Breitbart probes Obama's radical past, Malkin launches Twitchy

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S3016667Undeterred by Andrew Breitbart's untimely death last week, his team at breitbart.com is carrying out their founder and namesake's vision with a relaunch of his websites and the first salvos in a serial exposé of Barack Obama's radical past, publishing materials that were withheld from the public in 2008, stories that the mainstream media chose not to pursue. The initial salvo includes a fulsome introduction of radical racialist Prof. Derrick Bell, video that Obama's law school mentor, Charles Ogletree, says was deliberately kept hidden in 2008.

The last piece written by Breitbart introduces the series with Obama's participation in a panel discussion following a play called "The Love Song of Saul Alinsky." The intro to Breitbart's last article explains the vision:

Prior to his passing, Andrew Breitbart said that the mission of the Breitbart empire was to exemplify the free and fearless press that our Constitution protects--but which, increasingly, the mainstream media denies us.

"Quis custodiet ipsos custodes?" - "Who guards the guardians?" Andrew saw himself in that role--as a guardian protecting Americans from the left's "objective" loyal scribes.

Andrew wanted to do what the mainstream media would not. First and foremost: Andrew pledged to vet President Barack H. Obama.

Andrew did not want to re-litigate the 2008 election. Nor did he want to let Republicans off the hook. Instead, he wanted to show that the media had failed in its most basic duty: to uncover the truth, and hold those in power accountable, regardless of party.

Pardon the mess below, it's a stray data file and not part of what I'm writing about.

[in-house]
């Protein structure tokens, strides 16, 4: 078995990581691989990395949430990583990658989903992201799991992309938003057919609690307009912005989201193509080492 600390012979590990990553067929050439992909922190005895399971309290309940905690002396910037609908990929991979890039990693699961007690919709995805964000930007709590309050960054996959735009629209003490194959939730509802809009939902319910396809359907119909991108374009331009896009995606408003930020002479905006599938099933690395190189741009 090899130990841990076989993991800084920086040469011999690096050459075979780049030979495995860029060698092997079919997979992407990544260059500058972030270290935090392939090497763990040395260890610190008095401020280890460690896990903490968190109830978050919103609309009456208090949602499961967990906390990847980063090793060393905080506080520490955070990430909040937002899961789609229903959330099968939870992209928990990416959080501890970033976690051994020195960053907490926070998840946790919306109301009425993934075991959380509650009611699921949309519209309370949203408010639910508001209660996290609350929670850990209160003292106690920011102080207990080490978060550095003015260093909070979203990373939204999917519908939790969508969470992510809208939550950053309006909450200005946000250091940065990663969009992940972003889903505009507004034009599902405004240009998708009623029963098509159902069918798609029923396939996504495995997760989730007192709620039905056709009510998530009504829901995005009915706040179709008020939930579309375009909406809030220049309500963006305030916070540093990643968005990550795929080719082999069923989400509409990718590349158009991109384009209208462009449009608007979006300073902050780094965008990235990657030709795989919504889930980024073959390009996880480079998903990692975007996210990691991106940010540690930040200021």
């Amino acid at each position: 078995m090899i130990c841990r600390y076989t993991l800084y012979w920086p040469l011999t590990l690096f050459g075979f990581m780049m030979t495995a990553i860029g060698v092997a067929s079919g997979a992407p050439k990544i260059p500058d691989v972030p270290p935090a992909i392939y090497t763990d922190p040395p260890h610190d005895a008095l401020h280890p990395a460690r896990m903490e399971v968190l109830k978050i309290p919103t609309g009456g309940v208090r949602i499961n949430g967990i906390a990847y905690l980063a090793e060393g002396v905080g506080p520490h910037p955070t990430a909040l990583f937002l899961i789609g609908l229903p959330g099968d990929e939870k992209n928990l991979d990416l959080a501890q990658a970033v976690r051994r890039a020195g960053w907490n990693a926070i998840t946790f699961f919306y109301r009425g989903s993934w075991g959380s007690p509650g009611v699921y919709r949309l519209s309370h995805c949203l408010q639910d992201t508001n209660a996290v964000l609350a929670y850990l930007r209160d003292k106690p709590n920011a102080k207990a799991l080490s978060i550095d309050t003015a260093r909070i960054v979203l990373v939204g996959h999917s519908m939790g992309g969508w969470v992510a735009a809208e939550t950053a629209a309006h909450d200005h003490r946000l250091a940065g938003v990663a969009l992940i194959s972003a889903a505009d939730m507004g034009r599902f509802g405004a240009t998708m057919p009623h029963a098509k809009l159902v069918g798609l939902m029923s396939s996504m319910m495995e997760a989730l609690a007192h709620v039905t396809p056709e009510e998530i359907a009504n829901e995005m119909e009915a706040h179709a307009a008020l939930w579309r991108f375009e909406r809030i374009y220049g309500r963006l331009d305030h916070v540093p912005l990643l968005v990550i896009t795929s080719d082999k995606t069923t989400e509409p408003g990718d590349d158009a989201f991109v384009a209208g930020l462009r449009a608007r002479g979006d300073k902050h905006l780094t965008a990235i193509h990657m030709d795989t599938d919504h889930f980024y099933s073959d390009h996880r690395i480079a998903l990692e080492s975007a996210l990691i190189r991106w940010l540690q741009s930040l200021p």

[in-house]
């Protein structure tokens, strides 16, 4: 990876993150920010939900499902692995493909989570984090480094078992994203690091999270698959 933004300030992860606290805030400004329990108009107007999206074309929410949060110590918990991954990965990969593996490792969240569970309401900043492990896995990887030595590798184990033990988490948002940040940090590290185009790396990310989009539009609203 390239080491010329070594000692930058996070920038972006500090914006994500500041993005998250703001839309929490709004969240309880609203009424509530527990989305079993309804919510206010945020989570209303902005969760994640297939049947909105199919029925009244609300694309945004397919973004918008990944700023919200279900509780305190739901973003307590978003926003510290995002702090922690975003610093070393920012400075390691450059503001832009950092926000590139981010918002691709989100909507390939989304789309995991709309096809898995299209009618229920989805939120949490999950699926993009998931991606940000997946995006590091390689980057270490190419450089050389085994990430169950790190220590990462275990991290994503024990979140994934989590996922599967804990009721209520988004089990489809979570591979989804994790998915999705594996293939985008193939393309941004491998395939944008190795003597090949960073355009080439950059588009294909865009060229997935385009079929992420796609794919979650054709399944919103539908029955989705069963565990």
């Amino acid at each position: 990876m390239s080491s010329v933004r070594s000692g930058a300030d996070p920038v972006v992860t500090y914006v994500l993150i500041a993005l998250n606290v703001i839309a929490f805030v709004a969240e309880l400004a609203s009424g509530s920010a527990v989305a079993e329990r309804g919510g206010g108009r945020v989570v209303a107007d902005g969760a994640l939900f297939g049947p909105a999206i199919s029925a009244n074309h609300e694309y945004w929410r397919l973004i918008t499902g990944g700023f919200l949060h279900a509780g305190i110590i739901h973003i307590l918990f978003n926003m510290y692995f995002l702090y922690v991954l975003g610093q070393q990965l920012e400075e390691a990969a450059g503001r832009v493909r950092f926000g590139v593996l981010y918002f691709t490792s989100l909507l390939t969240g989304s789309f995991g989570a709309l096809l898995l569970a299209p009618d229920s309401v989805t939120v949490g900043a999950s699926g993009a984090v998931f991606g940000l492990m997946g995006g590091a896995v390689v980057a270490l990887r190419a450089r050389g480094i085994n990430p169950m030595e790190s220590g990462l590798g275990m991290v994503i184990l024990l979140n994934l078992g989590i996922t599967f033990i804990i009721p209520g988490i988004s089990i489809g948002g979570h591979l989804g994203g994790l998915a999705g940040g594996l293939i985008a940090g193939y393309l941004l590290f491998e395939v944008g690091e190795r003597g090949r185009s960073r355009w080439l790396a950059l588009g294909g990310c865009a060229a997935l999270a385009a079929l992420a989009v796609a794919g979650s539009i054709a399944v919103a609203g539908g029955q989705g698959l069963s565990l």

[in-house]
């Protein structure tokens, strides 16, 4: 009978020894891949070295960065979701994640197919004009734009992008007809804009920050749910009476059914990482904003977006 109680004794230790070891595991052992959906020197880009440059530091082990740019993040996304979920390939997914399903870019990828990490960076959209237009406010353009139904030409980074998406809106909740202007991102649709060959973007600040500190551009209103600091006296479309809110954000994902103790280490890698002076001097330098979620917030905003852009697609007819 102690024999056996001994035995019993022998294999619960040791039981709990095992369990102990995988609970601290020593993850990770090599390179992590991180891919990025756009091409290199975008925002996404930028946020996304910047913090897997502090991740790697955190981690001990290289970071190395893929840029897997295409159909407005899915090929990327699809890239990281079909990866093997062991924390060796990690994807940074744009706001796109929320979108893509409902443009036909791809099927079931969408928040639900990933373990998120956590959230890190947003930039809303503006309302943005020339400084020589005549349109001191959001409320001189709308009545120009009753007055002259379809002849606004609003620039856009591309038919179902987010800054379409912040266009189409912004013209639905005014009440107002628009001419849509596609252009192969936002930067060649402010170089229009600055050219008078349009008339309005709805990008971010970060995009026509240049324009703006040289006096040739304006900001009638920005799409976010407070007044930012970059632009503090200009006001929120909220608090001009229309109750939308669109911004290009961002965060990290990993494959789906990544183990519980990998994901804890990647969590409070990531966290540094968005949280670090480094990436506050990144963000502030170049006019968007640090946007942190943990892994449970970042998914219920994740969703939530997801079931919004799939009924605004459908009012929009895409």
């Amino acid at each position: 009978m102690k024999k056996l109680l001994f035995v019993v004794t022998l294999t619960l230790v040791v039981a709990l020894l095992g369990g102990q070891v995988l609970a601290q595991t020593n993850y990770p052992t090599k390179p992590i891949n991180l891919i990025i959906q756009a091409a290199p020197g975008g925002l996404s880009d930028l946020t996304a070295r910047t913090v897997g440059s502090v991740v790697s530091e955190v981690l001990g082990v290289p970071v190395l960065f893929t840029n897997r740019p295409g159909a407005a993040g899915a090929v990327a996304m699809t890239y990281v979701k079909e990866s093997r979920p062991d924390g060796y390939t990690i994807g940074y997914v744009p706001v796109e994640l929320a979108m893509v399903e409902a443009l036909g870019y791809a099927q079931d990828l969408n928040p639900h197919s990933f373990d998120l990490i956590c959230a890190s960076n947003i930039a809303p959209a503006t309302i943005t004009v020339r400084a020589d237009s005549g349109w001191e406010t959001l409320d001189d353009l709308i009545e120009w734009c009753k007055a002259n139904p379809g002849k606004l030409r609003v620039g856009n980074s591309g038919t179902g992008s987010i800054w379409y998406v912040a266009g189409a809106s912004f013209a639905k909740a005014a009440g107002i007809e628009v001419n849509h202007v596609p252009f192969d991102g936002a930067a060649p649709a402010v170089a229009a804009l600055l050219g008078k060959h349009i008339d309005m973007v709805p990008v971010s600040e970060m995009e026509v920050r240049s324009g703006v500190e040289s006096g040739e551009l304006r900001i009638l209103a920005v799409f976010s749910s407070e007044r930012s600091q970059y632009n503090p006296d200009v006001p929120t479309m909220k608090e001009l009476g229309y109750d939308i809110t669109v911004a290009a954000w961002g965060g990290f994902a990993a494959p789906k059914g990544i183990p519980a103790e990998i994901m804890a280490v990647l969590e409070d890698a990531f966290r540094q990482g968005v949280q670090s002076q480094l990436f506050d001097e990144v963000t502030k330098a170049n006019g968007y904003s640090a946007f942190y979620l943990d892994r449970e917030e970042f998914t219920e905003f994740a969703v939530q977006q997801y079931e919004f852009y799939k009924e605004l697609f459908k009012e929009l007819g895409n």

From today through Election Day, November 6, 2012, we will vet this president--and his rivals.

We begin with a column Andrew wrote last week in preparation for today's Big relaunch--a story that should swing the first hammer against the glass wall the mainstream media has built around Barack Obama.

twitchylogo.pngMeanwhile, conservative columnist and blogger Michelle Malkin has launched a new content aggregation service called Twitchy. The site employs a number of self-described "social media junkies" who mine Twitter 24/7 for stories of interest in U. S. politics, global news, sports, entertainment, and media. Several of the sites editors and contributors are bloggers I've had the privilege of meeting in recent years, including Jimmie Bise, Jr., who blogs at Sundries Shack, and Sarah Desprat.

I find that when I go to Twitter's site, I often see echoes of an important story, reactions to a big news item. Finding the actual story requires going back quite a ways in the timeline, something that new-new-new Twitter has made increasingly hard to do. And of course, any story more than a few days old is almost impossible to find on Twitter.

Twitchy fixes that. Twitchy provides an easily scanned arrangement of top stories on Twitter and elsewhere on the web. Click on a story box, and you'll get to a collection of tweets or a news story excerpt, with links for further reading and a place to leave comments. Twitchy items have a permanent link, so you can blog about them and link them and post them on Facebook and Twitter.

Best wishes and bona fortuna to the Breitbart empire and Michelle Malkin and company on their new ventures.

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This page contains a single entry by Michael Bates published on March 8, 2012 8:19 AM.

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